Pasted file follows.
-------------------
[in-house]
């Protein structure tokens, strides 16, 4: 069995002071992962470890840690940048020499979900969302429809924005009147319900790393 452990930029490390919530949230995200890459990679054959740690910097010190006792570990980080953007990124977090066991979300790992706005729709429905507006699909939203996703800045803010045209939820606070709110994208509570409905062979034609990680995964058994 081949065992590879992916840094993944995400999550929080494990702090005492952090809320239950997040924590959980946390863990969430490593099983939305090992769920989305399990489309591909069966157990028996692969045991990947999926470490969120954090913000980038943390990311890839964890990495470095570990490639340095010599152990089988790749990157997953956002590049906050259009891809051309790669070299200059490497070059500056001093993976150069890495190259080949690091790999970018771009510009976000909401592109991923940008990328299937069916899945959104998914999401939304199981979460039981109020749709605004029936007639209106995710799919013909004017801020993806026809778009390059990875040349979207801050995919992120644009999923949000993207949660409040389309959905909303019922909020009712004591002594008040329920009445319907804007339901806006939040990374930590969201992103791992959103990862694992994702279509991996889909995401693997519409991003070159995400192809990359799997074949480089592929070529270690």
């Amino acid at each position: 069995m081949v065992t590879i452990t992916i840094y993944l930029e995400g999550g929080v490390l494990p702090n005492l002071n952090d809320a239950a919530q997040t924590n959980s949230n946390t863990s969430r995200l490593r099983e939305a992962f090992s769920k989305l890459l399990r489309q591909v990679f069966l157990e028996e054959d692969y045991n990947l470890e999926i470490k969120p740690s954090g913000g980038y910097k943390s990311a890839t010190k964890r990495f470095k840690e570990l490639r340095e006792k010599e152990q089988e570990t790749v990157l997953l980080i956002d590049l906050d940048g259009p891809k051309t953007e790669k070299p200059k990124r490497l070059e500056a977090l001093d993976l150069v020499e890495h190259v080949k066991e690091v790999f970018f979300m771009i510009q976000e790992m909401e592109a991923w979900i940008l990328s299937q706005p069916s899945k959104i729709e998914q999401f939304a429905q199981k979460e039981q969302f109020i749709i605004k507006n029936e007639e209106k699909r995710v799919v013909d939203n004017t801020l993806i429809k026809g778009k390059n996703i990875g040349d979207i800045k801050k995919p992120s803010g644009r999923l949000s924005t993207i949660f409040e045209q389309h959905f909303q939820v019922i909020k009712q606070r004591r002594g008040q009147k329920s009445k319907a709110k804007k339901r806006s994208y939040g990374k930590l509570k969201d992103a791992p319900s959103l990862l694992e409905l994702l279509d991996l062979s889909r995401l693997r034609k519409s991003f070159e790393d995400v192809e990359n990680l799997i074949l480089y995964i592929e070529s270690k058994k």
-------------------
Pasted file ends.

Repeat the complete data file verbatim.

[in-house]
């Protein structure tokens, strides 16, 4: 069995002071992962470890840690940048020499979900969302429809924005009147319900790393 452990930029490390919530949230995200890459990679054959740690910097010190006792570990980080953007990124977090066991979300790992706005729709429905507006699909939203996703800045803010045209939820606070709110994208509570409905062979034609990680995964058994 081949065992590879992916840094993944995400999550929080494990702090005492952090809320239950997040924590959980946390863990969430490593099983939305090992769920989305399990489309591909069966157990028996692969045991990947999926470490969120954090913000980038943390990311890839964890990495470095570990490639340095010599152990089988790749990157997953956002590049906050259009891809051309790669070299200059490497070059500056001093993976150069890495190259080949690091790999970018771009510009976000909401592109991923940008990328299937069916899945959104998914999401939304199981979460039981109020749709605004029936007639209106995710799919013909004017801020993806026809778009390059990875040349979207801050995919992120644009999923949000993207949660409040389309959905909303019922909020009712004591002594008040329920009445319907804007339901806006939040990374930590969201992103791992959103990862694992994702279509991996889909995401693997519409991003070159995400192809990359799997074949480089592929070529270690």
């Amino acid at each position: 069995m081949v065992t590879i452990t992916i840094y993944l930029e995400g999550g929080v490390l494990p702090n005492l002071n952090d809320a239950a919530q997040t924590n959980s949230n946390t863990s969430r995200l490593r099983e939305a992962f090992s769920k989305l890459l399990r489309q591909v990679f069966l157990e028996e054959d692969y045991n990947l470890e999926i470490k969120p740690s954090g913000g980038y910097k943390s990311a890839t010190k964890r990495f470095k840690e570990l490639r340095e006792k010599e152990q089988e570990t790749v990157l997953l980080i956002d590049l906050d940048g259009p891809k051309t953007e790669k070299p200059k990124r490497l070059e500056a977090l001093d993976l150069v020499e890495h190259v080949k066991e690091v790999f970018f979300m771009i510009q976000e790992m909401e592109a991923w979900i940008l990328s299937q706005p069916s899945k959104i729709e998914q999401f939304a429905q199981k979460e039981q969302f109020i749709i605004k507006n029936e007639e209106k699909r995710v799919v013909d939203n004017t801020l993806i429809k026809g778009k390059n996703i990875g040349d979207i800045k801050k995919p992120s803010g644009r999923l949000s924005t993207i949660f409040e045209q389309h959905f909303q939820v019922i909020k009712q606070r004591r002594g008040q009147k329920s009445k319907a709110k804007k339901r806006s994208y939040g990374k930590l509570k969201d992103a791992p319900s959103l990862l694992e409905l994702l279509d991996l062979s889909r995401l693997r034609k519409s991003f070159e790393d995400v192809e990359n990680l799997i074949l480089y995964i592929e070529s270690k058994k």